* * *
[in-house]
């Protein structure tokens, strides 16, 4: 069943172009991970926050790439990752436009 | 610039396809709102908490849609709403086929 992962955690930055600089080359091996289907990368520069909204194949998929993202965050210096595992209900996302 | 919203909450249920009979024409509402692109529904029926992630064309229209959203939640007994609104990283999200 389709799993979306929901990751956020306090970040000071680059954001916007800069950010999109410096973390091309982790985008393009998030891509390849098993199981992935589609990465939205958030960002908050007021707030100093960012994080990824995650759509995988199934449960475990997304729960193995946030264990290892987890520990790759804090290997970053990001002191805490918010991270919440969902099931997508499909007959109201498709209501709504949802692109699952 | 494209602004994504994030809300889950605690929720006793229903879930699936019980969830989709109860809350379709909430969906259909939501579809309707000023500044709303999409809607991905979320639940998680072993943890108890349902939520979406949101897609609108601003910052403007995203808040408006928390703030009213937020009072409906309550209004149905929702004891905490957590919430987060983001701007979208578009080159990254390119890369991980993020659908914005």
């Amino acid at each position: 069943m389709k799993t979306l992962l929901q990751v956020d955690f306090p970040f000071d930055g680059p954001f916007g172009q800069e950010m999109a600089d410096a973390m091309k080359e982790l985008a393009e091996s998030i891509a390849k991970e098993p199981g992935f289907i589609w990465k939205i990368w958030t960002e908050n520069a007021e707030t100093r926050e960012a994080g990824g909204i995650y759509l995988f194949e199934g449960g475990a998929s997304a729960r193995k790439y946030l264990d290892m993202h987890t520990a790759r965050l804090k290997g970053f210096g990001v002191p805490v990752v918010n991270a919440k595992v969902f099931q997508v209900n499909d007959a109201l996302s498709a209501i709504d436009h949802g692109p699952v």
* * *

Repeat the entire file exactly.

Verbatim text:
[in-house]
């Protein structure tokens, strides 16, 4: 069943172009991970926050790439990752436009 | 610039396809709102908490849609709403086929 992962955690930055600089080359091996289907990368520069909204194949998929993202965050210096595992209900996302 | 919203909450249920009979024409509402692109529904029926992630064309229209959203939640007994609104990283999200 389709799993979306929901990751956020306090970040000071680059954001916007800069950010999109410096973390091309982790985008393009998030891509390849098993199981992935589609990465939205958030960002908050007021707030100093960012994080990824995650759509995988199934449960475990997304729960193995946030264990290892987890520990790759804090290997970053990001002191805490918010991270919440969902099931997508499909007959109201498709209501709504949802692109699952 | 494209602004994504994030809300889950605690929720006793229903879930699936019980969830989709109860809350379709909430969906259909939501579809309707000023500044709303999409809607991905979320639940998680072993943890108890349902939520979406949101897609609108601003910052403007995203808040408006928390703030009213937020009072409906309550209004149905929702004891905490957590919430987060983001701007979208578009080159990254390119890369991980993020659908914005």
């Amino acid at each position: 069943m389709k799993t979306l992962l929901q990751v956020d955690f306090p970040f000071d930055g680059p954001f916007g172009q800069e950010m999109a600089d410096a973390m091309k080359e982790l985008a393009e091996s998030i891509a390849k991970e098993p199981g992935f289907i589609w990465k939205i990368w958030t960002e908050n520069a007021e707030t100093r926050e960012a994080g990824g909204i995650y759509l995988f194949e199934g449960g475990a998929s997304a729960r193995k790439y946030l264990d290892m993202h987890t520990a790759r965050l804090k290997g970053f210096g990001v002191p805490v990752v918010n991270a919440k595992v969902f099931q997508v209900n499909d007959a109201l996302s498709a209501i709504d436009h949802g692109p699952v």